August 7 Energy News

August 7, 2016


¶ “Why are people worried about a nuclear power plant being built 250 km from Ireland?” • Ireland has a history with UK nuclear power plants and projects. The government and anti-nuclear activists were long-engaged in a battle with the UK over the Sellafield nuclear site, which has fueled Irish opposition to nuclear power. []

Sellafield nuclear plant. Source: Owen Humphreys / PA Wire.

Sellafield nuclear plant. Source: Owen Humphreys / PA Wire.

¶ “SMEs Are Energiewende’s Backbone” • A number of companies come to mind when you mention Germany’s energy transition. Names like E.ON, Volkswagen, and Siemens are recognized worldwide. But Germany has 3.67 million small and medium-sized business enterprises, and they are Energiewende’s backbone. [CleanTechnica]

¶ “Lagoons: the new technology better than Hinkley Point” • A tidal lagoon is one alternative to the Hinkley Point nuclear plant. It is a £1 billion project, awaiting ministerial approval, to build a walled lagoon in Swansea Bay that would generate (through largely British-built turbines) electricity on the ebb and flood of every tide. []

The Swansea Bay lagoon scheme.

The Swansea Bay lagoon scheme.

Science and Technology:

¶ Old smartphones can give us new opportunities. “There are around one billion idle smartphones in America,” the head of a startup business says. “They’re just sitting in drawers at the moment destined for landfill. Yet they’ve got a GPS, two cameras, a microphone, a processor and five or six other useful sensors.” [The Guardian]

¶ Leading climate scientists have warned that the Earth is perilously close to breaking through a 1.5° C upper limit for global warming, only eight months after the target was set. The decision to try to limit warming to 1.5° C, compared to pre-industrial temperatures, was made at the Paris climate negotiations last December. [The Guardian]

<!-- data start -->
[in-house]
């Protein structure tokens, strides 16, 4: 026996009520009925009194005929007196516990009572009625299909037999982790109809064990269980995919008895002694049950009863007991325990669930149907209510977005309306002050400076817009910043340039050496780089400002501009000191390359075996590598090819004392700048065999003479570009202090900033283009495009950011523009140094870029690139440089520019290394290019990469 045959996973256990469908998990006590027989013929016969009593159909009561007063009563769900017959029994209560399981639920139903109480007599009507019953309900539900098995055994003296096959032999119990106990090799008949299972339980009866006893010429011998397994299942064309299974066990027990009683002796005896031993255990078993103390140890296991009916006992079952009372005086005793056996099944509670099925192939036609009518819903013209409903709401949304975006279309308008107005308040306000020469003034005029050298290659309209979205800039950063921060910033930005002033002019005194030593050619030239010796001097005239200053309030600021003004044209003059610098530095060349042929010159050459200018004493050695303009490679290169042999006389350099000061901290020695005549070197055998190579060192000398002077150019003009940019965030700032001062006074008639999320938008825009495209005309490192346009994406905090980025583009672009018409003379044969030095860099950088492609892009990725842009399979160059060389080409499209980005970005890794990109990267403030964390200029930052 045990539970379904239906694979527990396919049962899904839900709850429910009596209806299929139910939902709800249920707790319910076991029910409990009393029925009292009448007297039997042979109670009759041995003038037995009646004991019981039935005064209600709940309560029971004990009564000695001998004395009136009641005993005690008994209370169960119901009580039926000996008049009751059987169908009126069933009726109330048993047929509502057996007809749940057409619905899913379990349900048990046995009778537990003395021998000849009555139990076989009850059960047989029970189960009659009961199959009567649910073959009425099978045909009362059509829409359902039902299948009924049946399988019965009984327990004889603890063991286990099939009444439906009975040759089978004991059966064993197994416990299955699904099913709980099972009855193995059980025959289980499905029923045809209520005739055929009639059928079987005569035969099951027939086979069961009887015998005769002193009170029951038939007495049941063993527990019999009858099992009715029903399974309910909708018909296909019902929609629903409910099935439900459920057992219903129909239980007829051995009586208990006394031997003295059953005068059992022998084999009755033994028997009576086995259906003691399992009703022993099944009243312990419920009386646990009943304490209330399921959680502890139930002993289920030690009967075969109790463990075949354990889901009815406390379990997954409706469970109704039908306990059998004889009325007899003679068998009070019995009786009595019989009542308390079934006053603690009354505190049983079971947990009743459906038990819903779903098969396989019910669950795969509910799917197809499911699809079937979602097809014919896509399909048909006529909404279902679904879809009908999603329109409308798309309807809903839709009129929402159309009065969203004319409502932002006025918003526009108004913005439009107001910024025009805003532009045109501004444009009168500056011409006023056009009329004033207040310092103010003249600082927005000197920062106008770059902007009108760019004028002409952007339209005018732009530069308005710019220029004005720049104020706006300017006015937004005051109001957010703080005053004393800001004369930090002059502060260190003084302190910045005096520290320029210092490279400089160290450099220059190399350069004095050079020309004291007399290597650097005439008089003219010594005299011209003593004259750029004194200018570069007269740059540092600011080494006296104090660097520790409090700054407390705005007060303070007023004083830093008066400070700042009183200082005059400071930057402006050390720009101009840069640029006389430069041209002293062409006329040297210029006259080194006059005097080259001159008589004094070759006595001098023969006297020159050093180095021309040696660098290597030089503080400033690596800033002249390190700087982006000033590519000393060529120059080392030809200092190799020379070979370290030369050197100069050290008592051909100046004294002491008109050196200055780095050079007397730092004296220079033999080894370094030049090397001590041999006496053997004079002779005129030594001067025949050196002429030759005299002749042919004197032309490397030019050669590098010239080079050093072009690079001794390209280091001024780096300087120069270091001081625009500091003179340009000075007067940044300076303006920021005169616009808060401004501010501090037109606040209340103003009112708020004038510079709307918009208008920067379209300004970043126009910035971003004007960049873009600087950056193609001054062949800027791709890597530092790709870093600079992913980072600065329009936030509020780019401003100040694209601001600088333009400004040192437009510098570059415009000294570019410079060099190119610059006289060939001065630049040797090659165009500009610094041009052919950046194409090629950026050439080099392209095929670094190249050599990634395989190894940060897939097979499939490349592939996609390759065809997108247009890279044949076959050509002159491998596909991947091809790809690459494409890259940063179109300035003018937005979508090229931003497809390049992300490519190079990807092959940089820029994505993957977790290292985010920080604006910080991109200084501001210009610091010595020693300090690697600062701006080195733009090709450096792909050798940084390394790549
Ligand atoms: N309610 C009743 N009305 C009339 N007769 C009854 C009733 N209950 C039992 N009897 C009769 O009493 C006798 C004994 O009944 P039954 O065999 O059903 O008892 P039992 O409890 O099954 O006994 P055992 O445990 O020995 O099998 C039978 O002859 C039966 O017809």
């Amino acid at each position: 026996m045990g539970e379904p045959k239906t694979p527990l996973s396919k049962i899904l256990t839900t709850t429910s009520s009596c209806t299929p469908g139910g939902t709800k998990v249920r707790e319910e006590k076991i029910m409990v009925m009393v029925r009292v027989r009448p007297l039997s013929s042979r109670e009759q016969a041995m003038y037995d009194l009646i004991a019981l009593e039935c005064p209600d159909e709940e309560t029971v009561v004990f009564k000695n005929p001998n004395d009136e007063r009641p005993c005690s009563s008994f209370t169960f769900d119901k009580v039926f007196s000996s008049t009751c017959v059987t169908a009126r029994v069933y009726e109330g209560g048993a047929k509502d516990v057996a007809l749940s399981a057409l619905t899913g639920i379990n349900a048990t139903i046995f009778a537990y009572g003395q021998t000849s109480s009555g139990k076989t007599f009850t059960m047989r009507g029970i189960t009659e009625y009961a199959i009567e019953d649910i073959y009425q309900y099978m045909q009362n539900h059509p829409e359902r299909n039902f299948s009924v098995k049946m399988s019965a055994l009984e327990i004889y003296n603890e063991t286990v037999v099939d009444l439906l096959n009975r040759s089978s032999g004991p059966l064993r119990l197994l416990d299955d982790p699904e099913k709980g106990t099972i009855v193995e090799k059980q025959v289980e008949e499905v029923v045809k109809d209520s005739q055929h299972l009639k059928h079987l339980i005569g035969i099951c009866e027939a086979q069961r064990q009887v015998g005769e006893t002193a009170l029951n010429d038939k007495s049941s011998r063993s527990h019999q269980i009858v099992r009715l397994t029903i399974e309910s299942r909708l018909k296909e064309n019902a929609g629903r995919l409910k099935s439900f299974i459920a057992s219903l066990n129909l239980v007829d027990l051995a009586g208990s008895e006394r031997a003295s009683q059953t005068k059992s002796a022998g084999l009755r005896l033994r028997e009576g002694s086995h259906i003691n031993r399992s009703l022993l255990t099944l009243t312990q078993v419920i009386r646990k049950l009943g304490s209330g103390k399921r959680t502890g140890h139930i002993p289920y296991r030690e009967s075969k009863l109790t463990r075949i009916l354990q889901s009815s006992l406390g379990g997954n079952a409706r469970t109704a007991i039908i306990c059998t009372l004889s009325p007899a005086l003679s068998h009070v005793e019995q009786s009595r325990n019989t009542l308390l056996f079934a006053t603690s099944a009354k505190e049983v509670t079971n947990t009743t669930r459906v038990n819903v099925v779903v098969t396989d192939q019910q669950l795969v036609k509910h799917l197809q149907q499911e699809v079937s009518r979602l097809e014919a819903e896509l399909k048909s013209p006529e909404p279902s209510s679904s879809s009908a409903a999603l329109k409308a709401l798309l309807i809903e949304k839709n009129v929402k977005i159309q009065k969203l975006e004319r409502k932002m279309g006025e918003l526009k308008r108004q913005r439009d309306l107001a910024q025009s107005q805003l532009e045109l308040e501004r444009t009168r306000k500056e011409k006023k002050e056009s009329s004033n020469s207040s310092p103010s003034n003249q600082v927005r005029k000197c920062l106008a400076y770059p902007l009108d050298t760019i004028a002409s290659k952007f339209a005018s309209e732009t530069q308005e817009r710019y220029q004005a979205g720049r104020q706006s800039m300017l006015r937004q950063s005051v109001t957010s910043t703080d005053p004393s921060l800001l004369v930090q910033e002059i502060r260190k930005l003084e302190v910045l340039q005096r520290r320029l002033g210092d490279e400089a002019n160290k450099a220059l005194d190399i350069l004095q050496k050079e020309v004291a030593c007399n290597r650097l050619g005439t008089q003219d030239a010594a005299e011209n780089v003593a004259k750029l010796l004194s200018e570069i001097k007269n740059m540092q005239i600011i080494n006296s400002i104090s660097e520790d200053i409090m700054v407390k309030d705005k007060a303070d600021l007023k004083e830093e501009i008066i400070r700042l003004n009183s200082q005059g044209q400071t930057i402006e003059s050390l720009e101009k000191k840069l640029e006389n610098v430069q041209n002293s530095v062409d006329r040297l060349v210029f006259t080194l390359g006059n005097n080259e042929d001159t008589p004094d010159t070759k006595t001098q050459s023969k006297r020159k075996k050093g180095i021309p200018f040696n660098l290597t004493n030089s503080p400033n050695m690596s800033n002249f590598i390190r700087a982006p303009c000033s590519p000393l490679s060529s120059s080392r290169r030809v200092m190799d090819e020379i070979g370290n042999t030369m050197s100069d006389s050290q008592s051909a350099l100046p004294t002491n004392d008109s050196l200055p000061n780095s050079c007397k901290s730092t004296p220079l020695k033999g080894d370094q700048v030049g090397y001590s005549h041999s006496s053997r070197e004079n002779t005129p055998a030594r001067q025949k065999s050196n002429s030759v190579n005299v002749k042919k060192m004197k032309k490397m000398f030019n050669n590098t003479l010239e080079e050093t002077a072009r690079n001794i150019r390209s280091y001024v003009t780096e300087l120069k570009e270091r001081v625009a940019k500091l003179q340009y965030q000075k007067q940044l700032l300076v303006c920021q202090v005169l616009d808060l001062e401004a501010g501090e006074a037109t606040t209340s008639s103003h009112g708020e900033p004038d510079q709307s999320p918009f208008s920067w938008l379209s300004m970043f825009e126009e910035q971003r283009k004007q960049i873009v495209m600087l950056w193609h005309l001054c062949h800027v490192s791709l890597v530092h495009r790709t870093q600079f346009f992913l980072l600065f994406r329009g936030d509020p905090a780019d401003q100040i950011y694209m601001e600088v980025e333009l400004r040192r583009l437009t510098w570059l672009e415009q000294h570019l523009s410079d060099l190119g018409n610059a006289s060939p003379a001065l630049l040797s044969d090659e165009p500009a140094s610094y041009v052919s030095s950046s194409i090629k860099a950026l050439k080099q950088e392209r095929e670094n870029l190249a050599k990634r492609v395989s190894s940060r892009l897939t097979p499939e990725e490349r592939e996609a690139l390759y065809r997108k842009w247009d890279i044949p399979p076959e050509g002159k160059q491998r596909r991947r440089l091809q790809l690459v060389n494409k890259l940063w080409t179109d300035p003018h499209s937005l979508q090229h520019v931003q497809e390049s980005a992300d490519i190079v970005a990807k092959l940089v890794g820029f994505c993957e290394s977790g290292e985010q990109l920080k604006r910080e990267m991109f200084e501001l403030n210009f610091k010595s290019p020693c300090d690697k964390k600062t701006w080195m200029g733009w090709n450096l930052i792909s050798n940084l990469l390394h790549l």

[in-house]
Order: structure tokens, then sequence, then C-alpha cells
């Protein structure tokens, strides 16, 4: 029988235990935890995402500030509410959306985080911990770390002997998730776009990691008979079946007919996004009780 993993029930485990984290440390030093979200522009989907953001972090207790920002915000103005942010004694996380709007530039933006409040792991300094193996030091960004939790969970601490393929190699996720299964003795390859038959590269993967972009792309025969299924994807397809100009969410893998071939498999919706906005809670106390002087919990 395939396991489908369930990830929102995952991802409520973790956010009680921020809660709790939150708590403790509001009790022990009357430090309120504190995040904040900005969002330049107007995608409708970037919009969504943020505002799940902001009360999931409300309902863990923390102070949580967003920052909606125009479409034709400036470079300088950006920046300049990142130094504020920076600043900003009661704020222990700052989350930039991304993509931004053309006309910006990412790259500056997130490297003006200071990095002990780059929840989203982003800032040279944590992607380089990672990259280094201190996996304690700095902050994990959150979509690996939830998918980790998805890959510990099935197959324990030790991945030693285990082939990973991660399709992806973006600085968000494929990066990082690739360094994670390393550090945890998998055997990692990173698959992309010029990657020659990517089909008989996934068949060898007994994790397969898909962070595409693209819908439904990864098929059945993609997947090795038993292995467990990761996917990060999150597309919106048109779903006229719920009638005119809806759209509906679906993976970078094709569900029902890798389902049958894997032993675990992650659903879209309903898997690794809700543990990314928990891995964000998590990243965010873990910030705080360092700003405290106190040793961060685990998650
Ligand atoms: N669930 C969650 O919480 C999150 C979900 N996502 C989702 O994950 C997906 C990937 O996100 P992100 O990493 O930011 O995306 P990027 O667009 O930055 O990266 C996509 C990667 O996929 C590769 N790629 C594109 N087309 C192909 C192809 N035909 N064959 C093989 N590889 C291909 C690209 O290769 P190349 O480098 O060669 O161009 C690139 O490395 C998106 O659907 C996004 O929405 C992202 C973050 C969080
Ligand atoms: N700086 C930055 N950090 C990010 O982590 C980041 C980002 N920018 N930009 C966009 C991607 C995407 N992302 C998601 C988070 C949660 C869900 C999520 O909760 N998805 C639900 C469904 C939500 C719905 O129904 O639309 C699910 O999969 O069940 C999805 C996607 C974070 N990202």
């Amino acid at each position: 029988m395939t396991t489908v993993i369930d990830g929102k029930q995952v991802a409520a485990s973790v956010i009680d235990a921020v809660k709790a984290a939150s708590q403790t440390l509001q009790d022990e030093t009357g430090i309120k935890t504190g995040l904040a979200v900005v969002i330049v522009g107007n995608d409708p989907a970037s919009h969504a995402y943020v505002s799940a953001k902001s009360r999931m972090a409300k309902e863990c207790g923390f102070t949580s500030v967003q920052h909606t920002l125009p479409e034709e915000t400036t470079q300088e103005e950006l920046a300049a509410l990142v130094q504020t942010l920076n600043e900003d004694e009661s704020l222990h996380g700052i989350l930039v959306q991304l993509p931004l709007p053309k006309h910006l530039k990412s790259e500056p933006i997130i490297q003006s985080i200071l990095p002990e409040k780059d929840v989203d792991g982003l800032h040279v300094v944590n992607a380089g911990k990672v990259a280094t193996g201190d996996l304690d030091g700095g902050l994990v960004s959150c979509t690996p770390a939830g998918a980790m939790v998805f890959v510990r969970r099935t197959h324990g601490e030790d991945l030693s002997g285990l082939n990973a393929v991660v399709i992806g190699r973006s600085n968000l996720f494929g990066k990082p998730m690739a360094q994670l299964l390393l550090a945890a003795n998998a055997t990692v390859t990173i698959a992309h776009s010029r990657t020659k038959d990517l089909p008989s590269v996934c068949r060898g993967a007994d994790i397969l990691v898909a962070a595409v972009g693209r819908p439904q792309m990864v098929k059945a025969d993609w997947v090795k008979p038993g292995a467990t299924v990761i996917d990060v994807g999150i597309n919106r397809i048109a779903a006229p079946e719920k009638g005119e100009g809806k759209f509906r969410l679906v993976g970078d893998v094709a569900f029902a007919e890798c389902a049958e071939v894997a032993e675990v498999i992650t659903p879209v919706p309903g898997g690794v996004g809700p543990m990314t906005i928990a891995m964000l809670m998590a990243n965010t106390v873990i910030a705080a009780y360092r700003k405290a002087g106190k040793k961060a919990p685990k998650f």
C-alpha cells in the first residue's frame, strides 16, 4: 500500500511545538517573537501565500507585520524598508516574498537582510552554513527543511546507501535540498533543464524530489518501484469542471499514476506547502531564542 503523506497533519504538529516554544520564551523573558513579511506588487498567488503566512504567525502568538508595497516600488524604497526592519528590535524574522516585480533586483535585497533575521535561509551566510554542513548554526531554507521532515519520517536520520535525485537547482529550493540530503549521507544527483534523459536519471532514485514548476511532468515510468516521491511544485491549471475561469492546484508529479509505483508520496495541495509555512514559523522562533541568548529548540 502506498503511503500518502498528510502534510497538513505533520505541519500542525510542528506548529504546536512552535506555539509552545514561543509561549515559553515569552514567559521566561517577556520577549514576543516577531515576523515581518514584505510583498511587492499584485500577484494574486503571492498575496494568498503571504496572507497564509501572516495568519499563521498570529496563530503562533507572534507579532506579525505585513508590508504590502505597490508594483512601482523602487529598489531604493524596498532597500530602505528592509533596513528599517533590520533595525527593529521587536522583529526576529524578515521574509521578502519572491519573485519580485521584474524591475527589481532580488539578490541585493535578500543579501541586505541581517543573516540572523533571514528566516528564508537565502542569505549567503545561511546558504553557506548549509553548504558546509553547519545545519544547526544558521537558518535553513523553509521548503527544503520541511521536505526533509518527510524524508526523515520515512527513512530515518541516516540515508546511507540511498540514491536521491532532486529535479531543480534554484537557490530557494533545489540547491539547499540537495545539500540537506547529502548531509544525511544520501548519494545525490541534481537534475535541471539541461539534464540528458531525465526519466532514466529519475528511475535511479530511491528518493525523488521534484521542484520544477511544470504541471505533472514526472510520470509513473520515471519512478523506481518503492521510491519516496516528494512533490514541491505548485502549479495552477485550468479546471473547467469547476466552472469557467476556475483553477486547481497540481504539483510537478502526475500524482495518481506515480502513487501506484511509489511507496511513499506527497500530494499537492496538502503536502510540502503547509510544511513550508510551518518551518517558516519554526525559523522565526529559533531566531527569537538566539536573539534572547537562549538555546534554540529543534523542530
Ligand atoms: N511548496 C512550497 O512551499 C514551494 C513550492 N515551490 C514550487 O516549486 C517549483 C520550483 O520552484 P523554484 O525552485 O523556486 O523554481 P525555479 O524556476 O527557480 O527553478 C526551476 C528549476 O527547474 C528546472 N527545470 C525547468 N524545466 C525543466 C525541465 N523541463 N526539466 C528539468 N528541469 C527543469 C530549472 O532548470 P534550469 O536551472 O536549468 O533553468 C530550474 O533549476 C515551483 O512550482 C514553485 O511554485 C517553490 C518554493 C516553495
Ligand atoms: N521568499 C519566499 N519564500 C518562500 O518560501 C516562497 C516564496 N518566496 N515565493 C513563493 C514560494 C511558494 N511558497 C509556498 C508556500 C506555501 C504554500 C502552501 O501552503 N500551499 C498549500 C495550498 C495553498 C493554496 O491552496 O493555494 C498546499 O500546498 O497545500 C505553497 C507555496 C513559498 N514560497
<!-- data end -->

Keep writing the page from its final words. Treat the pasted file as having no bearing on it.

A tropical coral reef off Fiji. Photograph: Alamy

A tropical coral reef off Fiji. Photograph: Alamy


¶ A 1.2-GW offshore wind farm has been approved for the water off Yorkshire coast, England. Offshore wind developer Dong Energy said a final decision had been made to construct the 1.2-GW Hornsea Project One scheme off the coast of Yorkshire in northern England. The project will create 300 permanent jobs. [Seeker]

¶ When Egypt announced plans to develop renewable power in 2014, investors piled in, drawn by sunshine and high demand. Two years on, many projects have stalled, hitting confidence among much-needed foreign investors. Developers say they face currency risks, while wrangling over contract terms delays work. [Al-Arabiya]

Egypt had aimed to meet 20% of its energy needs from renewable sources by 2020, but has pushed that back to 2022. (Reuters)

Egypt had aimed to meet 20% of its energy needs from renewable
sources by 2020, but has pushed that back to 2022. (Reuters)


¶ On the anniversary of finalizing the EPA’s Clean Power Plan, a report said implementing that plan could save businesses billions of dollars a year. Commercial customers are responsible for nearly a third of all electricity-related carbon pollution nationwide, and they could see significant savings under the plan. [Orange Leader]

¶ A California project would have 100 turbines on platforms tethered to ocean floor floating 33 miles off the coast. Trident Winds, a Seattle-based company, plans to place the turbines off the coast of Morro Bay. The turbines would be affixed to floating platforms, which would be tethered to the sea floor using cables. [Seeker]

A California offshore wind farm will float. Photo by Tycho, via Wikimedia Commons.

A different kind of offshore wind farm will float off California.
Photo by Tycho, via Wikimedia Commons.

¶ A majority of the Willingboro, New Jersey, Township Council voted to rescind an agreement with the Willingboro Municipal Utilities Authority to put together a renewable-energy project on township-owned property. Now, the council, with the help of the municipal engineer, will lead the initiative. [Burlington County Times]

¶ A public report is expected this fall from Milwaukee’s Water Council and its energy-focused counterpart, M-WERC, but companies in the water and energy sectors have been given a glimpse. The bottom line: The global market for the sectors is projected to double by 2025, and Wisconsin companies can benefit. [Milwaukee Journal Sentinel]


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